Clippings: Rule the Waves!

Amateur admirals, ahoy! This week’s highlight is Rule the Waves, a dreadnought-era naval strategy game. In RtW‘s strategic layer, the player designs new ships, pays for them out of a limited budget, juggles crises, and last but not least, appeases the politicians. In the tactical layer, the battleships, cruisers, and destroyers come out to play. Now that I’ve found my way around the interface, I find the game pretty elegant to play, and after two campaigns, I can report that the game is cracking good fun. My only wish is for a way to automate tactical battles and just focus on the strategic layer.

Here is the Flare Path’s write-up. Here is a Let’s Play over at the official forum. You can purchase the game here – note it takes a little while for the serial number to arrive. A few tips, if you pick it up: (1) submarines are great value – they’re dirt-cheap and seem very effective at forcing enemy countries to the negotiating table, (2) you will need a lot of hulls for coastal patrol/ASW duty as the game goes on – I like building cheap patrol boats on a minesweeper chassis, and (3) playing as the US, most of my battles were cruiser vs cruiser skirmishes (I guess I was too remote for other countries to justify sending in the battleships) – it paid off to invest in outsized heavy cruisers.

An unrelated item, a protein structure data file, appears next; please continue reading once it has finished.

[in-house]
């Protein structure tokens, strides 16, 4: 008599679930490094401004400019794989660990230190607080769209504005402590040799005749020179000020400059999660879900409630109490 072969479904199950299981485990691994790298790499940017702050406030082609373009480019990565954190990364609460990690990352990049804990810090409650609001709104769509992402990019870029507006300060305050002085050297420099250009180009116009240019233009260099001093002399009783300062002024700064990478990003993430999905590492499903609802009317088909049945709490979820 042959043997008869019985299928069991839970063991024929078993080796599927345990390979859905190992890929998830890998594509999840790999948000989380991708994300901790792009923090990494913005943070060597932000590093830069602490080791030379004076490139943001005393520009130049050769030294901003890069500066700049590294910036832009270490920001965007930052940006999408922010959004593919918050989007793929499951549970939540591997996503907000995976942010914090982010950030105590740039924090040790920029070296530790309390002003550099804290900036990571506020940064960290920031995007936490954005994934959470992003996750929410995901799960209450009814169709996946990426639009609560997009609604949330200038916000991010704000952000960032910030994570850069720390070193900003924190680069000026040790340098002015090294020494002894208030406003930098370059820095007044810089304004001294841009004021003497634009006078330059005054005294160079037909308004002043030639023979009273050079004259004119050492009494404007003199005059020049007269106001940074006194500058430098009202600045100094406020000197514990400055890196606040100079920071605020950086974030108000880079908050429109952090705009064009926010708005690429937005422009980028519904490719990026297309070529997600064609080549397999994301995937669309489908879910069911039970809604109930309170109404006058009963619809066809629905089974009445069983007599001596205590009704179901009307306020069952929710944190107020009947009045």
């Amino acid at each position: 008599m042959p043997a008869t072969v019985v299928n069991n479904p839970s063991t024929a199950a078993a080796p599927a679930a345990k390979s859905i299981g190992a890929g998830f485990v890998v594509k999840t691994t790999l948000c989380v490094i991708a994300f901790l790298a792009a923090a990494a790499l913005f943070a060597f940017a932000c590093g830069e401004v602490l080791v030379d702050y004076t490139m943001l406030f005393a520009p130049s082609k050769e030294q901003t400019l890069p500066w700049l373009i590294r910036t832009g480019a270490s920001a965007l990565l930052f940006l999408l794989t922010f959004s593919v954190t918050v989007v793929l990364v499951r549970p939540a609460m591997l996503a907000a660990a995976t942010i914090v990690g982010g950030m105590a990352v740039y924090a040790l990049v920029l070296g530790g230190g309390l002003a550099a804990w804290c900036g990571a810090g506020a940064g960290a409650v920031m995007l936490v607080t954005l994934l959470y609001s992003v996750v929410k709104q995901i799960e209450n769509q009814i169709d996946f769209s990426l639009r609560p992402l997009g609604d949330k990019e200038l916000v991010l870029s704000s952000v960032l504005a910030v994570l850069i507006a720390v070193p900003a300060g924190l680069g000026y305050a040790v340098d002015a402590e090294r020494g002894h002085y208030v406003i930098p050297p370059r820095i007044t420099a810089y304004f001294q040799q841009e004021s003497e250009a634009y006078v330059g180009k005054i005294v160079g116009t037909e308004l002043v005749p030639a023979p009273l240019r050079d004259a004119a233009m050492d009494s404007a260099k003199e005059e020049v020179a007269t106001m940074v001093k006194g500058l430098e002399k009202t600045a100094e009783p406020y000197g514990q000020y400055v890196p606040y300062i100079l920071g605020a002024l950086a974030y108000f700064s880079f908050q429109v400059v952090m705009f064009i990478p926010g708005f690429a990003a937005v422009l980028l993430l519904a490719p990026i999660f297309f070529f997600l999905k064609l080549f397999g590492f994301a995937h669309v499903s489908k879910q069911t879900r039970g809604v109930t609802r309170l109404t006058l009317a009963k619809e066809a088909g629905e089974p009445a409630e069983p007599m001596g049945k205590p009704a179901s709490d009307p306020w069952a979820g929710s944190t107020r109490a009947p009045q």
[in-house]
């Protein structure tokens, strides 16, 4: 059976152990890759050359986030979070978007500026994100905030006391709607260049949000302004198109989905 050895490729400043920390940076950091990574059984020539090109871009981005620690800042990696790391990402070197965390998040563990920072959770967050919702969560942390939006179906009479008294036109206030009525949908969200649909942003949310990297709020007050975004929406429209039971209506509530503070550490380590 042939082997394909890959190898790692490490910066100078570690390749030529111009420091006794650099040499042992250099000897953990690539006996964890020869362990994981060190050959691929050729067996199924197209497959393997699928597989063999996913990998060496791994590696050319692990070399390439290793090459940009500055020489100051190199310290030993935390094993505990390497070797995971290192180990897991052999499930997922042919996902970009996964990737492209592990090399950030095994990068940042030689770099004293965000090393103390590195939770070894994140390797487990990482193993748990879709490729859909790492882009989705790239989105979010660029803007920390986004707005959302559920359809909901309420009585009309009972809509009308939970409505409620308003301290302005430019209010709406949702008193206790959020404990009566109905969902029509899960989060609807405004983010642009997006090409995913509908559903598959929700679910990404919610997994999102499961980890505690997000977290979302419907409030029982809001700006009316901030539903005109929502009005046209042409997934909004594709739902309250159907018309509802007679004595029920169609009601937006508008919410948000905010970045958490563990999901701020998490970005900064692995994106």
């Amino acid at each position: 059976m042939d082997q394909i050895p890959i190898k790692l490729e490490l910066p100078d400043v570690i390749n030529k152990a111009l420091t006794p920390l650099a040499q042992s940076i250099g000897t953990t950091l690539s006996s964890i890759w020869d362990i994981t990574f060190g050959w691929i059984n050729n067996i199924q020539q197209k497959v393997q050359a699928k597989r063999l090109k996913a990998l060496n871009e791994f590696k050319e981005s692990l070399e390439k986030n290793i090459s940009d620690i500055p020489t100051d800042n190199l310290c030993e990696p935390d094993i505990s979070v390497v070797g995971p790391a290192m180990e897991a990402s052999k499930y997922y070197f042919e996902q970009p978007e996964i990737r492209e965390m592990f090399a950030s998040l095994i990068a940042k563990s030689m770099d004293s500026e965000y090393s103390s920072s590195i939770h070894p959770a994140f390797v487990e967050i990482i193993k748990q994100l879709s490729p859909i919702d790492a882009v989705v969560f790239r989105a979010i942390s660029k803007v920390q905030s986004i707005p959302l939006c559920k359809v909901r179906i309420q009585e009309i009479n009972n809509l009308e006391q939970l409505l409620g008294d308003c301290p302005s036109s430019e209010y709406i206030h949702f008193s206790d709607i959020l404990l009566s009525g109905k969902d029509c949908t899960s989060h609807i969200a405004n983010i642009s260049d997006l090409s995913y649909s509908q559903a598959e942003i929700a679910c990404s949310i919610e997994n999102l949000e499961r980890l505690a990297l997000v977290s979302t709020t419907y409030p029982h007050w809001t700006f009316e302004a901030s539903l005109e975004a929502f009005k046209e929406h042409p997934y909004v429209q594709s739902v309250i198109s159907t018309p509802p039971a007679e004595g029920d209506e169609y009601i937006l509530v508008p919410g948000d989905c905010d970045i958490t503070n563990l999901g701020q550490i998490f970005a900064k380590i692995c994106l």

This week’s other links:

Let’s Play EU4: Common Sense! Pt 2: East Meets West

This entry is part 12 of 12 in the series Europa Universalis IV

Report of the Spanish ambassador to Meiguo, 1600

In the three months since I departed Your Majesty’s presence, I have travelled first to our colony of New Spain, then thousands of miles north overland. I write to you now from the court of Meiguo, on the shores of another sea.

Like ourselves, the rulers of Meiguo are not native to the New World. They trace their ancestry to a deposed emperor of China, who fled his home near two centuries ago. Since arriving, they have extended their reach far south and east: they abut our colonies in Mexico, and also along the Rio Grande.

While Meiguo’s domains are vast, they are sparsely populated. I saw few towns during our journey north; I will be surprised if these lands contribute much to the Meiguo purse.

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